The original meaning of “chat” is “chatter”, “prattle”, i.e. talk lightly, informally. It refers to an oral, face-to-face communication, usually amicably, perhaps inconsequentially, or flirtatiously. These days however, the term is primarily used for a particular type of written exchange that retains many of the features that characterize spoken communication and that appears to get further and further away from the traditional written form of communication.
Speech or oral communication manifests itself in spontaneous utterances usually without too much reflection upfront. Typically, it happens with at least one other person present – the so-called interlocutor -, or within a group. Language theorists call this “synchronous communication”, as it takes place in real time and works with instant feedback, including facial expressions and body gestures. Writing on the other hand is asynchronous and formal. It involves preparation, thought and structure. When writing, you might start by creating an outline, and then putting ideas into (more or less) carefully crafted sentences, looking up the odd word, going over the whole thing at the end and tweaking it here and there. Clearly, speech and writing are two very different beasts.
Or used to be. Until we all started chatting.
For a few years now linguists, teachers and parents have been voicing their concerns about the deterioration of (young) people’s writing skills. Many blame the social media, tweeting and chatting. Others maintain that these forms of written conversations are actually an outlet for creativity, providing young people with the opportunity to express themselves in writing when otherwise they wouldn’t.
Chats are spontaneous, unreflected, subjective, sometimes opinionated or emotional. They are never complex or elaborated, and they do not involve any planning or complex constructions. They are interactive and have an immediate audience who is usually on the same wavelength. That means they share values and attitudes allowing an easy flow of “conversation”. Sentences are often incomplete, and always short. One sees all sorts of contractions and phonetic peculiarities that reflect youth jargon, dialect, sociolect etc. Standard orthographic rules are often flaunted. German, like English, uses contractions: “sone” instead of “so eine”, or “Was is?” instead of “Was ist?”; omissions: “Fliegst morgen?” instead of “Fliegst du morgen?”. English examples would be “wanna come?” “I dunno”, “I hafta” or “she hasta”…
With a chat, infringements against “correct” use of language is not a crime, neither at the level of syntax, semantics or orthography. Punctuation and capitalization of nouns (obligatory in German) are often absent. The priority is: Keep it short and simple. One reason for introducing emos, modern man‘s hieroglyphs.
Chats often include interjections such as “wow” or “ähm”, “tja”, “gell” which are characteristic of casual spoken communication. And it goes without saying that German chat exchanges have a good sprinkling of English (or American) vocabulary: happy, shoppen, relaxen, no stress, and of course acronyms such as lol (laughing out lout), or “rofl” (rolling on floor), omg (oh my god) etc.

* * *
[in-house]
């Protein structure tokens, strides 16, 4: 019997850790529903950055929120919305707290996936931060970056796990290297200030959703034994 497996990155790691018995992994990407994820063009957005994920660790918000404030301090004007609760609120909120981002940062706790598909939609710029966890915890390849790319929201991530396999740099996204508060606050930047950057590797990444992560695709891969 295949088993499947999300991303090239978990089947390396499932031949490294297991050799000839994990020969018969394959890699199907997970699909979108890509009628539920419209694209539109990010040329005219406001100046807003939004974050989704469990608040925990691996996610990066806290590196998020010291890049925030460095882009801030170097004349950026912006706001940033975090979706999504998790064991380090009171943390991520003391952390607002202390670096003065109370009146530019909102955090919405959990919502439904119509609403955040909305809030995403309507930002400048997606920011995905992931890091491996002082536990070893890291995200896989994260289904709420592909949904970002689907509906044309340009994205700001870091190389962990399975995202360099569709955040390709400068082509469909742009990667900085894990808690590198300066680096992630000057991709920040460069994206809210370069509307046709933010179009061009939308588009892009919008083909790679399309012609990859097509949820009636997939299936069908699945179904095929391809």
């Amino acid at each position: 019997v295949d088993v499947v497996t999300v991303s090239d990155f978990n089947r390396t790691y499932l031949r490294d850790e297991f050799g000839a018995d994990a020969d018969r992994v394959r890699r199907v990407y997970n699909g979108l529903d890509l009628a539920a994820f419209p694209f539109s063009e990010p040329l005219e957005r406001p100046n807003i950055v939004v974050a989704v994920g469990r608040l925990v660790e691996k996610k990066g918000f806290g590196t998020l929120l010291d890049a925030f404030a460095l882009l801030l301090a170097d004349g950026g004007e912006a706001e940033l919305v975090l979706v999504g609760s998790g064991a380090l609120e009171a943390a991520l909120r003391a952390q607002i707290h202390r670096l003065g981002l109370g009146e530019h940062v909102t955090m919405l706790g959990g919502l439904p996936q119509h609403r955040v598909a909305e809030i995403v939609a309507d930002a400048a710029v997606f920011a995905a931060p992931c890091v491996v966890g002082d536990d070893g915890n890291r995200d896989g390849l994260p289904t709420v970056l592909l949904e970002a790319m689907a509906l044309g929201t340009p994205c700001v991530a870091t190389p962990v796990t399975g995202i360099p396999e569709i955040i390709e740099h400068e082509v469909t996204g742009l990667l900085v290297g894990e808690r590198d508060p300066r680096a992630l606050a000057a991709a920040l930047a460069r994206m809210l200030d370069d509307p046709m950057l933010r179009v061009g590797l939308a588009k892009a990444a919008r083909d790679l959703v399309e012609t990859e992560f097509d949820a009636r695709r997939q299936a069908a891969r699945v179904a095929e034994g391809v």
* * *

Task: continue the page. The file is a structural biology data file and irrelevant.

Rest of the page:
The chat is in fact a hybrid between speech and writing.
And because chats and tweets and blogs have become so prevalent, the gap between speaking and writing is gradually getting smaller. Written communication has started to be much closer to spoken conversation. In fact we now have the concept of “conversational writing”.
By that we mean something less extreme than “writing like you speak”, but nevertheless borrowing certain techniques from oral communication. The idea is to write in a fresh and engaging way, get away from stilted, unnatural phrases. Get rid of “Writerliness”, which I take to be the writers‘ equivalent of what “Translatese” is in the world of translation.
Concretely, this means writing in a way that is attractive and straightforward, using everyday words that readers can understand, avoid unnecessarily long sentences and passive constructions. For impact, you may go against certain rules. For example the one that says you should not start a sentence with “but”, “and” or “because”.
Here is a useful website that discusses “conversational writing”: https://www.enchantingmarketing.com/conversational-writing/ and contains hints and tips, including this one:
To spot “writerliness” in your writing, read your copy aloud. Does it sound like writing? If yes, bin more gobbledygook, and simplify your sentences.
If you substitute “writerliness” by “translatese”, and writing by “translation”, you get exactly what I always advise translators to do. But if you have a “writerly” source text, you have to work twice as hard to achieve the desired result.
Conversational writing aims at being personal without being “lazy”. Unlike a chat, it observes a (limited) set of rules and structure, and its main objective is to keep the reader interested and get the message across clearly. In a light-hearted tone that is not rambling and keeps the reader wanting to continue. Such texts are also relatively easy to translate. Unlike some content that leaves everyone scratching their head, and fails to engage the reader, or open up a conversation.